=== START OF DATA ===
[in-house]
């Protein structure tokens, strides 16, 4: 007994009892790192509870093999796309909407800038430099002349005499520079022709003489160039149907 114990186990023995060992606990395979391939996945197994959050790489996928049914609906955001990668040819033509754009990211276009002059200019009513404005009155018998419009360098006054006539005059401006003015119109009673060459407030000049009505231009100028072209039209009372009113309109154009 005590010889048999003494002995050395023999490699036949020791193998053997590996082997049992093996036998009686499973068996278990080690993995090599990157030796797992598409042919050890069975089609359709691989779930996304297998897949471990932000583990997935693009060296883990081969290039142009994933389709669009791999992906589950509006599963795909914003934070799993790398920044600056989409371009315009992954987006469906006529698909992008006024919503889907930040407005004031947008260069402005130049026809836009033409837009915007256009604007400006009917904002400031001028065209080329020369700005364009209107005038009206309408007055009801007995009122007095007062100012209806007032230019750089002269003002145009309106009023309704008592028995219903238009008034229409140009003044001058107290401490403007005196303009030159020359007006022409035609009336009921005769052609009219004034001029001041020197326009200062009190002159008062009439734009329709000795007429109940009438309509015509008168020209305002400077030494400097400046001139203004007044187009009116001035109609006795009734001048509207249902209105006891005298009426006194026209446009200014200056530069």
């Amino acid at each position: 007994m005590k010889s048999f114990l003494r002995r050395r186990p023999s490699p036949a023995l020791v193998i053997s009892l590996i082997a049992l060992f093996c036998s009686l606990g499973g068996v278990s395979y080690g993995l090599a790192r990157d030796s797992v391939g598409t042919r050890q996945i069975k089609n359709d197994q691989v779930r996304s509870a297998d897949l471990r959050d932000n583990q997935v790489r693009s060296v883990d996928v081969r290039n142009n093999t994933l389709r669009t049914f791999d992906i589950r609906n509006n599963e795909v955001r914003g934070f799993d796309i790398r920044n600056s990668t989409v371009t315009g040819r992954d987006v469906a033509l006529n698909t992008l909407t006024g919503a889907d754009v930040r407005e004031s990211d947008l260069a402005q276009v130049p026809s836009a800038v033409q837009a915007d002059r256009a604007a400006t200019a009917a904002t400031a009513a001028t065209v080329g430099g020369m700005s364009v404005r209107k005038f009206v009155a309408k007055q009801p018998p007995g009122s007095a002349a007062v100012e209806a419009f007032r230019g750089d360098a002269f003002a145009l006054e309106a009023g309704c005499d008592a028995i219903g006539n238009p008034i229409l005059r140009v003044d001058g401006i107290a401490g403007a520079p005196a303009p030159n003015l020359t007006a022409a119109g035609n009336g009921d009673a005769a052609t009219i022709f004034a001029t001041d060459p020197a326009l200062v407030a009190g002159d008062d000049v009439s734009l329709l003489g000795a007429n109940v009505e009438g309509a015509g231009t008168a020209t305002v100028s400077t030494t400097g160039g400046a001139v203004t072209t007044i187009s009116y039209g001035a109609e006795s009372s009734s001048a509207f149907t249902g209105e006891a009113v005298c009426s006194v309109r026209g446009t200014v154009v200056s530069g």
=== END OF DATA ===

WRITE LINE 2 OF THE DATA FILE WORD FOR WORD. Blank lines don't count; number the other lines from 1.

């Protein structure tokens, strides 16, 4: 007994009892790192509870093999796309909407800038430099002349005499520079022709003489160039149907 114990186990023995060992606990395979391939996945197994959050790489996928049914609906955001990668040819033509754009990211276009002059200019009513404005009155018998419009360098006054006539005059401006003015119109009673060459407030000049009505231009100028072209039209009372009113309109154009 005590010889048999003494002995050395023999490699036949020791193998053997590996082997049992093996036998009686499973068996278990080690993995090599990157030796797992598409042919050890069975089609359709691989779930996304297998897949471990932000583990997935693009060296883990081969290039142009994933389709669009791999992906589950509006599963795909914003934070799993790398920044600056989409371009315009992954987006469906006529698909992008006024919503889907930040407005004031947008260069402005130049026809836009033409837009915007256009604007400006009917904002400031001028065209080329020369700005364009209107005038009206309408007055009801007995009122007095007062100012209806007032230019750089002269003002145009309106009023309704008592028995219903238009008034229409140009003044001058107290401490403007005196303009030159020359007006022409035609009336009921005769052609009219004034001029001041020197326009200062009190002159008062009439734009329709000795007429109940009438309509015509008168020209305002400077030494400097400046001139203004007044187009009116001035109609006795009734001048509207249902209105006891005298009426006194026209446009200014200056530069």